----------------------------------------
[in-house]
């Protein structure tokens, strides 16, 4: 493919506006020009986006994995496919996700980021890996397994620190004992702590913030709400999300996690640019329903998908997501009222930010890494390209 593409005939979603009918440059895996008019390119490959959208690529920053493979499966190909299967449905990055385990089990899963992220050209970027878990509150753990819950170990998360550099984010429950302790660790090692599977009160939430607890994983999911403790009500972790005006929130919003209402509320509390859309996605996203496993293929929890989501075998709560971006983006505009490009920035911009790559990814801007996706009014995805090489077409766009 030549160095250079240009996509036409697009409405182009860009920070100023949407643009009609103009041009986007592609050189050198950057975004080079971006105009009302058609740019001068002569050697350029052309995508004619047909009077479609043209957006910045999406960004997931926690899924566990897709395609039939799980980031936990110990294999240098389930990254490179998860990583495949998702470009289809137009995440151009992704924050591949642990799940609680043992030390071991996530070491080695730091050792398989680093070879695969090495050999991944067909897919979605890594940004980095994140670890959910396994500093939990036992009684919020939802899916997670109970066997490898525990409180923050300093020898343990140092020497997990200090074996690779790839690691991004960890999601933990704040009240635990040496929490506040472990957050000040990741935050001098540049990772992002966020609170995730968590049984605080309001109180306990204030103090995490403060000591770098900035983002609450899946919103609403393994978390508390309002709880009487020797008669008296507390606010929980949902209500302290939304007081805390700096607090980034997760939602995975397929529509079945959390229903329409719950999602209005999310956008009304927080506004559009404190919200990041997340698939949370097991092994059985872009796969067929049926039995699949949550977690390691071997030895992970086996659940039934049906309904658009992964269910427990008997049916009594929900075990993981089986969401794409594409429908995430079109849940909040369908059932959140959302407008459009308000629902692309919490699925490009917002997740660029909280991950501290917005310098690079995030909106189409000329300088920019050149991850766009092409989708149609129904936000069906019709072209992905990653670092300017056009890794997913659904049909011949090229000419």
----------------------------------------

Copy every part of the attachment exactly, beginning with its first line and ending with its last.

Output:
[in-house]
């Protein structure tokens, strides 16, 4: 493919506006020009986006994995496919996700980021890996397994620190004992702590913030709400999300996690640019329903998908997501009222930010890494390209 593409005939979603009918440059895996008019390119490959959208690529920053493979499966190909299967449905990055385990089990899963992220050209970027878990509150753990819950170990998360550099984010429950302790660790090692599977009160939430607890994983999911403790009500972790005006929130919003209402509320509390859309996605996203496993293929929890989501075998709560971006983006505009490009920035911009790559990814801007996706009014995805090489077409766009 030549160095250079240009996509036409697009409405182009860009920070100023949407643009009609103009041009986007592609050189050198950057975004080079971006105009009302058609740019001068002569050697350029052309995508004619047909009077479609043209957006910045999406960004997931926690899924566990897709395609039939799980980031936990110990294999240098389930990254490179998860990583495949998702470009289809137009995440151009992704924050591949642990799940609680043992030390071991996530070491080695730091050792398989680093070879695969090495050999991944067909897919979605890594940004980095994140670890959910396994500093939990036992009684919020939802899916997670109970066997490898525990409180923050300093020898343990140092020497997990200090074996690779790839690691991004960890999601933990704040009240635990040496929490506040472990957050000040990741935050001098540049990772992002966020609170995730968590049984605080309001109180306990204030103090995490403060000591770098900035983002609450899946919103609403393994978390508390309002709880009487020797008669008296507390606010929980949902209500302290939304007081805390700096607090980034997760939602995975397929529509079945959390229903329409719950999602209005999310956008009304927080506004559009404190919200990041997340698939949370097991092994059985872009796969067929049926039995699949949550977690390691071997030895992970086996659940039934049906309904658009992964269910427990008997049916009594929900075990993981089986969401794409594409429908995430079109849940909040369908059932959140959302407008459009308000629902692309919490699925490009917002997740660029909280991950501290917005310098690079995030909106189409000329300088920019050149991850766009092409989708149609129904936000069906019709072209992905990653670092300017056009890794997913659904049909011949090229000419």